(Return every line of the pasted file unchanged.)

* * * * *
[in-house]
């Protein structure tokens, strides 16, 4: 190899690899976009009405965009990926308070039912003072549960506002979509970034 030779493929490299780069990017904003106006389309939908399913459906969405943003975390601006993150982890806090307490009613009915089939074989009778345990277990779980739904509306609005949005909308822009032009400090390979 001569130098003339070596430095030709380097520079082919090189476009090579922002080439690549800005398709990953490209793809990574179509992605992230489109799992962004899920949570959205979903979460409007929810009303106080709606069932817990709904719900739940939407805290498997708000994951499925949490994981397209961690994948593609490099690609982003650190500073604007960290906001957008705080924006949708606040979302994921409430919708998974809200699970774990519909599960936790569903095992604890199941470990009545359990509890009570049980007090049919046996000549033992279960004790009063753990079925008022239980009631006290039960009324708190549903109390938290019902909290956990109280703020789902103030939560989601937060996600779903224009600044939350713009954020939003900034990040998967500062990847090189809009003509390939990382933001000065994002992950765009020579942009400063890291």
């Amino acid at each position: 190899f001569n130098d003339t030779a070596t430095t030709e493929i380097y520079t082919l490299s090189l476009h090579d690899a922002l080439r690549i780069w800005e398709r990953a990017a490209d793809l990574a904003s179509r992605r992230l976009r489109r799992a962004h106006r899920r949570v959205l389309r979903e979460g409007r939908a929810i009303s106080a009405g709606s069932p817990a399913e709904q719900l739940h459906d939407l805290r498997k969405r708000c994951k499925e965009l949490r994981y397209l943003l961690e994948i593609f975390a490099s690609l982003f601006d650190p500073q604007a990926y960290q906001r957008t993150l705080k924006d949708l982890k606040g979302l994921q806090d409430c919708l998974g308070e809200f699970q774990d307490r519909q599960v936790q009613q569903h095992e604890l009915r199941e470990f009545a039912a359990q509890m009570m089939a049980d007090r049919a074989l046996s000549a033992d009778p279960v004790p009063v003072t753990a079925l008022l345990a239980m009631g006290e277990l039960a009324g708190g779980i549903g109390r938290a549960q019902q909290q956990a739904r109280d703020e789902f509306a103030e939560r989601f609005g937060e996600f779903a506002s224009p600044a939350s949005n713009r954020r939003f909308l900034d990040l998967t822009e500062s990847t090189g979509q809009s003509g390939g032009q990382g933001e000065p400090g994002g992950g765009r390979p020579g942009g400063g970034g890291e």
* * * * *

[in-house]
């Protein structure tokens, strides 16, 4: 190899690899976009009405965009990926308070039912003072549960506002979509970034 030779493929490299780069990017904003106006389309939908399913459906969405943003975390601006993150982890806090307490009613009915089939074989009778345990277990779980739904509306609005949005909308822009032009400090390979 001569130098003339070596430095030709380097520079082919090189476009090579922002080439690549800005398709990953490209793809990574179509992605992230489109799992962004899920949570959205979903979460409007929810009303106080709606069932817990709904719900739940939407805290498997708000994951499925949490994981397209961690994948593609490099690609982003650190500073604007960290906001957008705080924006949708606040979302994921409430919708998974809200699970774990519909599960936790569903095992604890199941470990009545359990509890009570049980007090049919046996000549033992279960004790009063753990079925008022239980009631006290039960009324708190549903109390938290019902909290956990109280703020789902103030939560989601937060996600779903224009600044939350713009954020939003900034990040998967500062990847090189809009003509390939990382933001000065994002992950765009020579942009400063890291």
């Amino acid at each position: 190899f001569n130098d003339t030779a070596t430095t030709e493929i380097y520079t082919l490299s090189l476009h090579d690899a922002l080439r690549i780069w800005e398709r990953a990017a490209d793809l990574a904003s179509r992605r992230l976009r489109r799992a962004h106006r899920r949570v959205l389309r979903e979460g409007r939908a929810i009303s106080a009405g709606s069932p817990a399913e709904q719900l739940h459906d939407l805290r498997k969405r708000c994951k499925e965009l949490r994981y397209l943003l961690e994948i593609f975390a490099s690609l982003f601006d650190p500073q604007a990926y960290q906001r957008t993150l705080k924006d949708l982890k606040g979302l994921q806090d409430c919708l998974g308070e809200f699970q774990d307490r519909q599960v936790q009613q569903h095992e604890l009915r199941e470990f009545a039912a359990q509890m009570m089939a049980d007090r049919a074989l046996s000549a033992d009778p279960v004790p009063v003072t753990a079925l008022l345990a239980m009631g006290e277990l039960a009324g708190g779980i549903g109390r938290a549960q019902q909290q956990a739904r109280d703020e789902f509306a103030e939560r989601f609005g937060e996600f779903a506002s224009p600044a939350s949005n713009r954020r939003f909308l900034d990040l998967t822009e500062s990847t090189g979509q809009s003509g390939g032009q990382g933001e000065p400090g994002g992950g765009r390979p020579g942009g400063g970034g890291e």